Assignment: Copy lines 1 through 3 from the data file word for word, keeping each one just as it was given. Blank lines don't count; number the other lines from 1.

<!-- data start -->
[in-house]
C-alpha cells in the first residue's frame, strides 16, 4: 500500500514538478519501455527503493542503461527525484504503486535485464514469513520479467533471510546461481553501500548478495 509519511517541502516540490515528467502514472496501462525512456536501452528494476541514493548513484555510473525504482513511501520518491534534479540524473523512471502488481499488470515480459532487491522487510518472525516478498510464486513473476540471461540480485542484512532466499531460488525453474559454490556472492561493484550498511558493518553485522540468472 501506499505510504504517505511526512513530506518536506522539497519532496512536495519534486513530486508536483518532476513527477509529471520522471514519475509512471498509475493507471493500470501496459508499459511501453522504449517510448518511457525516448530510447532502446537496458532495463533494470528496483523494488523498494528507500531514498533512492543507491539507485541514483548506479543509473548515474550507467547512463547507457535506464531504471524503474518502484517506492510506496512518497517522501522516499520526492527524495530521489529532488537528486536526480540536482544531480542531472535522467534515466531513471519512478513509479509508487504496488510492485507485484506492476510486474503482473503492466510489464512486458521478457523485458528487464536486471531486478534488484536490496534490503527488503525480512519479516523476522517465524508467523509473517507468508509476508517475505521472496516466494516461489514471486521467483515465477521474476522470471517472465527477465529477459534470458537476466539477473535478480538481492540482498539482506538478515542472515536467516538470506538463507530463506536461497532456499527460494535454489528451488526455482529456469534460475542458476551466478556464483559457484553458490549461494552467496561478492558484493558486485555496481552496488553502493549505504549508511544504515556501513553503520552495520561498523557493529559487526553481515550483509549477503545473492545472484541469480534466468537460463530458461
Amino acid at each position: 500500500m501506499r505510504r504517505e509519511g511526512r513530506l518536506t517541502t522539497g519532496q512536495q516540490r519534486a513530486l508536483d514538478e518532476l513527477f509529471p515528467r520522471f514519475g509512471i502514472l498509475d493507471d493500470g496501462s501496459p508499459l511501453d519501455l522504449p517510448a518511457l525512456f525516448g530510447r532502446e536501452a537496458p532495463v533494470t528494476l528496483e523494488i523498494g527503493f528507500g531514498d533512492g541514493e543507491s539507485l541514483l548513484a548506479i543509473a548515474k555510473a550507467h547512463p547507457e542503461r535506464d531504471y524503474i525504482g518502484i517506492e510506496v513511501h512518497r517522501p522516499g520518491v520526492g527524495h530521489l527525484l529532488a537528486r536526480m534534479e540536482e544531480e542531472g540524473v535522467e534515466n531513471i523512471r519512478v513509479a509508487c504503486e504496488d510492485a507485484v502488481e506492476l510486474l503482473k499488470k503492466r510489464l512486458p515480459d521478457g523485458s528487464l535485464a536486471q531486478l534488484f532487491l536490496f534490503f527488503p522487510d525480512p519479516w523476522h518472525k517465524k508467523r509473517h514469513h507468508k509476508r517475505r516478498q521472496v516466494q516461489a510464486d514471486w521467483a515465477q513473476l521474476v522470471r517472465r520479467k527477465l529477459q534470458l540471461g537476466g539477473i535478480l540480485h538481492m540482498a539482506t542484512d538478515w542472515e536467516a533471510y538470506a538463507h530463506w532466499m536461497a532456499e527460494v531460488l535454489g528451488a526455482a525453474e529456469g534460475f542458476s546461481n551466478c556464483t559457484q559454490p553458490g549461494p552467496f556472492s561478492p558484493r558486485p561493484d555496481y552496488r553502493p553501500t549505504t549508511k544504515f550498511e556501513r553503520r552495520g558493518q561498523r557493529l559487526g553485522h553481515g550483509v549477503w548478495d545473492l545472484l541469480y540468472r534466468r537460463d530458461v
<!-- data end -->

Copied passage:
[in-house]
C-alpha cells in the first residue's frame, strides 16, 4: 500500500514538478519501455527503493542503461527525484504503486535485464514469513520479467533471510546461481553501500548478495 509519511517541502516540490515528467502514472496501462525512456536501452528494476541514493548513484555510473525504482513511501520518491534534479540524473523512471502488481499488470515480459532487491522487510518472525516478498510464486513473476540471461540480485542484512532466499531460488525453474559454490556472492561493484550498511558493518553485522540468472 501506499505510504504517505511526512513530506518536506522539497519532496512536495519534486513530486508536483518532476513527477509529471520522471514519475509512471498509475493507471493500470501496459508499459511501453522504449517510448518511457525516448530510447532502446537496458532495463533494470528496483523494488523498494528507500531514498533512492543507491539507485541514483548506479543509473548515474550507467547512463547507457535506464531504471524503474518502484517506492510506496512518497517522501522516499520526492527524495530521489529532488537528486536526480540536482544531480542531472535522467534515466531513471519512478513509479509508487504496488510492485507485484506492476510486474503482473503492466510489464512486458521478457523485458528487464536486471531486478534488484536490496534490503527488503525480512519479516523476522517465524508467523509473517507468508509476508517475505521472496516466494516461489514471486521467483515465477521474476522470471517472465527477465529477459534470458537476466539477473535478480538481492540482498539482506538478515542472515536467516538470506538463507530463506536461497532456499527460494535454489528451488526455482529456469534460475542458476551466478556464483559457484553458490549461494552467496561478492558484493558486485555496481552496488553502493549505504549508511544504515556501513553503520552495520561498523557493529559487526553481515550483509549477503545473492545472484541469480534466468537460463530458461
Amino acid at each position: 500500500m501506499r505510504r504517505e509519511g511526512r513530506l518536506t517541502t522539497g519532496q512536495q516540490r519534486a513530486l508536483d514538478e518532476l513527477f509529471p515528467r520522471f514519475g509512471i502514472l498509475d493507471d493500470g496501462s501496459p508499459l511501453d519501455l522504449p517510448a518511457l525512456f525516448g530510447r532502446e536501452a537496458p532495463v533494470t528494476l528496483e523494488i523498494g527503493f528507500g531514498d533512492g541514493e543507491s539507485l541514483l548513484a548506479i543509473a548515474k555510473a550507467h547512463p547507457e542503461r535506464d531504471y524503474i525504482g518502484i517506492e510506496v513511501h512518497r517522501p522516499g520518491v520526492g527524495h530521489l527525484l529532488a537528486r536526480m534534479e540536482e544531480e542531472g540524473v535522467e534515466n531513471i523512471r519512478v513509479a509508487c504503486e504496488d510492485a507485484v502488481e506492476l510486474l503482473k499488470k503492466r510489464l512486458p515480459d521478457g523485458s528487464l535485464a536486471q531486478l534488484f532487491l536490496f534490503f527488503p522487510d525480512p519479516w523476522h518472525k517465524k508467523r509473517h514469513h507468508k509476508r517475505r516478498q521472496v516466494q516461489a510464486d514471486w521467483a515465477q513473476l521474476v522470471r517472465r520479467k527477465l529477459q534470458l540471461g537476466g539477473i535478480l540480485h538481492m540482498a539482506t542484512d538478515w542472515e536467516a533471510y538470506a538463507h530463506w532466499m536461497a532456499e527460494v531460488l535454489g528451488a526455482a525453474e529456469g534460475f542458476s546461481n551466478c556464483t559457484q559454490p553458490g549461494p552467496f556472492s561478492p558484493r558486485p561493484d555496481y552496488r553502493p553501500t549505504t549508511k544504515f550498511e556501513r553503520r552495520g558493518q561498523r557493529l559487526g553485522h553481515g550483509v549477503w548478495d545473492l545472484l541469480y540468472r534466468r537460463d530458461v